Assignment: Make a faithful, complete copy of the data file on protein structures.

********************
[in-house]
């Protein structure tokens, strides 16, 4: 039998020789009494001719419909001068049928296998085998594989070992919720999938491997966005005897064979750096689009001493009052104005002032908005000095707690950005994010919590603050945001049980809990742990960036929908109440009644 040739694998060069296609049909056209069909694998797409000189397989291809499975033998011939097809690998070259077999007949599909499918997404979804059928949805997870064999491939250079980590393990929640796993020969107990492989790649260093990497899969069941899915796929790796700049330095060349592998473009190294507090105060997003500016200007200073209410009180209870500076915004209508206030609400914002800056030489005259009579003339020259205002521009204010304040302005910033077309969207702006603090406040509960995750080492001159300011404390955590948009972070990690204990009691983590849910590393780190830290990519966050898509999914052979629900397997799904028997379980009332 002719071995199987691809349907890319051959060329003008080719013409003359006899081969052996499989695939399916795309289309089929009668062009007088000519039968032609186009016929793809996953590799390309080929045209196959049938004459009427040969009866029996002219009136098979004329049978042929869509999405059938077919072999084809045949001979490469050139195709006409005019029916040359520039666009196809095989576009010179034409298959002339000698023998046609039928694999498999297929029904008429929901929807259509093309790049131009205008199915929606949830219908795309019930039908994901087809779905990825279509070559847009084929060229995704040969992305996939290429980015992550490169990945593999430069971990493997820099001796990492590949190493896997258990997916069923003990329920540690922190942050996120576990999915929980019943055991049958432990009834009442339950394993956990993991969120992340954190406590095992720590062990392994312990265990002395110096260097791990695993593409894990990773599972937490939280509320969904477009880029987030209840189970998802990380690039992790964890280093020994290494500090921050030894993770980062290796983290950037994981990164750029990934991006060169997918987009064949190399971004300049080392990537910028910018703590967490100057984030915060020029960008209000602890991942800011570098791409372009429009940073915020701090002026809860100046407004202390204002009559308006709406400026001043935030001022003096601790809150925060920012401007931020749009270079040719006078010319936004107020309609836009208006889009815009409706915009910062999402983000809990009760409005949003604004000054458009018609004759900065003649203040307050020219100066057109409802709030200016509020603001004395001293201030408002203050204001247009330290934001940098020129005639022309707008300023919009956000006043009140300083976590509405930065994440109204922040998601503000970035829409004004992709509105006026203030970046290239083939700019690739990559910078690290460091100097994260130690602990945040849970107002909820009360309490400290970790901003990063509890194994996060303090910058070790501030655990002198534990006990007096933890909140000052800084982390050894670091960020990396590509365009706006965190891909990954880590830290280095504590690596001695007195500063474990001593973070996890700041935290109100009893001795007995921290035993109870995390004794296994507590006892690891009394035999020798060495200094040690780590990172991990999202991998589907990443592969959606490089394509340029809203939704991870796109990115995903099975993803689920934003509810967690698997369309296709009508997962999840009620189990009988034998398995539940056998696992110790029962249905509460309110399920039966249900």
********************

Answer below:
[in-house]
């Protein structure tokens, strides 16, 4: 039998020789009494001719419909001068049928296998085998594989070992919720999938491997966005005897064979750096689009001493009052104005002032908005000095707690950005994010919590603050945001049980809990742990960036929908109440009644 040739694998060069296609049909056209069909694998797409000189397989291809499975033998011939097809690998070259077999007949599909499918997404979804059928949805997870064999491939250079980590393990929640796993020969107990492989790649260093990497899969069941899915796929790796700049330095060349592998473009190294507090105060997003500016200007200073209410009180209870500076915004209508206030609400914002800056030489005259009579003339020259205002521009204010304040302005910033077309969207702006603090406040509960995750080492001159300011404390955590948009972070990690204990009691983590849910590393780190830290990519966050898509999914052979629900397997799904028997379980009332 002719071995199987691809349907890319051959060329003008080719013409003359006899081969052996499989695939399916795309289309089929009668062009007088000519039968032609186009016929793809996953590799390309080929045209196959049938004459009427040969009866029996002219009136098979004329049978042929869509999405059938077919072999084809045949001979490469050139195709006409005019029916040359520039666009196809095989576009010179034409298959002339000698023998046609039928694999498999297929029904008429929901929807259509093309790049131009205008199915929606949830219908795309019930039908994901087809779905990825279509070559847009084929060229995704040969992305996939290429980015992550490169990945593999430069971990493997820099001796990492590949190493896997258990997916069923003990329920540690922190942050996120576990999915929980019943055991049958432990009834009442339950394993956990993991969120992340954190406590095992720590062990392994312990265990002395110096260097791990695993593409894990990773599972937490939280509320969904477009880029987030209840189970998802990380690039992790964890280093020994290494500090921050030894993770980062290796983290950037994981990164750029990934991006060169997918987009064949190399971004300049080392990537910028910018703590967490100057984030915060020029960008209000602890991942800011570098791409372009429009940073915020701090002026809860100046407004202390204002009559308006709406400026001043935030001022003096601790809150925060920012401007931020749009270079040719006078010319936004107020309609836009208006889009815009409706915009910062999402983000809990009760409005949003604004000054458009018609004759900065003649203040307050020219100066057109409802709030200016509020603001004395001293201030408002203050204001247009330290934001940098020129005639022309707008300023919009956000006043009140300083976590509405930065994440109204922040998601503000970035829409004004992709509105006026203030970046290239083939700019690739990559910078690290460091100097994260130690602990945040849970107002909820009360309490400290970790901003990063509890194994996060303090910058070790501030655990002198534990006990007096933890909140000052800084982390050894670091960020990396590509365009706006965190891909990954880590830290280095504590690596001695007195500063474990001593973070996890700041935290109100009893001795007995921290035993109870995390004794296994507590006892690891009394035999020798060495200094040690780590990172991990999202991998589907990443592969959606490089394509340029809203939704991870796109990115995903099975993803689920934003509810967690698997369309296709009508997962999840009620189990009988034998398995539940056998696992110790029962249905509460309110399920039966249900």